For the first time in a long, we have a heavyweight boxing match to look forward to, as Deontay Wilder will fight WBC champion Bermane Stiverne at MGM Grand Garden Arena this Saturday at 7 p.m. The fight will air on Showtime.

“We want to recapture the glory of yesteryear,” boxing promoter Don King said on The Doug Gottlieb Show. “This is the 40th anniversary of Muhammad Ali and George Foreman in the Rumble in the Jungle and the Thrilla in Manila the following year. So I think it’s a great opportunity for the fans now – because we’re going to give boxing back to the people. And the knockout record between these guys collectively is 95 percent.”

Wilder, 29, is 32-0, with all victories coming via knockout. In fact, he’s never made it to the fifth round. Stiverne, 36, is 24-1-1 with 21 knockouts.

“He is the champion,” King said of Stiverne. “The struggle has been long and hard, but he has become the WBC heavyweight champion, and he is now defending his crown against this knockout artist.”

The knock on Wilder – at least according to Stiverne – is that he hasn’t faced a great deal of quality competition. Stiverne is nothing if not that, so the fight should be highly entertaining.

It will also be symbolic.

“The most important thing is that we are bringing boxing back to America,” King said. “Heavyweight boxing (is) going back to the people. Recapturing the glory of yesteryear. Muhammad Ali, George Foreman, Larry Holmes, Ken Norton, Evander Holyfield. And now we’re passing this torch to this young man, Bermane Stiverne. He’s more like (Mike) Tyson than anything else. It’s a must-see. Get it on Showtime.”

Gottlieb asked King why – and when – the heavyweight championship stopped being the preeminent title in all of boxing. King blamed the Klitschko brothers, Wladimir and Vitali. King said both are great people and great champions, but they almost always fight in Europe, usually Germany.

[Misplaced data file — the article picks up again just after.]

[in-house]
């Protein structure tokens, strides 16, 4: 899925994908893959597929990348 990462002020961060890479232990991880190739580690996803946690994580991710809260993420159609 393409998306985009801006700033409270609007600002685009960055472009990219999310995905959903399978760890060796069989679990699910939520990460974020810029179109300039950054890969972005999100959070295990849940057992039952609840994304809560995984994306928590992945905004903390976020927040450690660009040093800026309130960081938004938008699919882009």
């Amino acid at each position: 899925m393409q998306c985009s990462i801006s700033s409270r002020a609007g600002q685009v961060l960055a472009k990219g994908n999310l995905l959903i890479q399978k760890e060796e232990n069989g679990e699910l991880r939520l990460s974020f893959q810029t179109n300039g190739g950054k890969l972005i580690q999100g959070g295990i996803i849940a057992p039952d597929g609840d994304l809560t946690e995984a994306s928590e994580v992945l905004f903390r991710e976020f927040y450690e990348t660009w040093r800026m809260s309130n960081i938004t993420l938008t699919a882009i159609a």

They, in essence, took the heavyweight title out of America.

“Bermane beat Chris Arreola on May 10, but that was a fight for a vacant title,” King explained. “This is the first championship match (in America) we have had in over 10 years. Now we’re back in the United States (with) this return to glory of when heavyweight boxing captivated the audience and they became a part and parcel of the heavyweight championship fights. We call it the return to glory, and we are giving the people a chance to participate in these great events.

“We’re going to do it through enthusiasm and emotion and who’s the best and giving an opportunity to those in the land of opportunity that will (give) them an opportunity to be yesterday’s nobody and tomorrow’s somebody.”

Switching gears a bit, King was asked about a potential fight between Floyd Mayweather and Manny Pacquiao that is reportedly being discussed. Mayweather (47-0) turns 38 in February, while Pacquiao (57-5-2) just turned 36.

“Everybody wants to see a showdown between Mayweather and Pacquiao,” King said. “It would have been much much bigger emotionally (if they had fought several years ago). It would still be a good fight, but not of the pristine variety that it would have been with two undefeated fighters meeting each other.”


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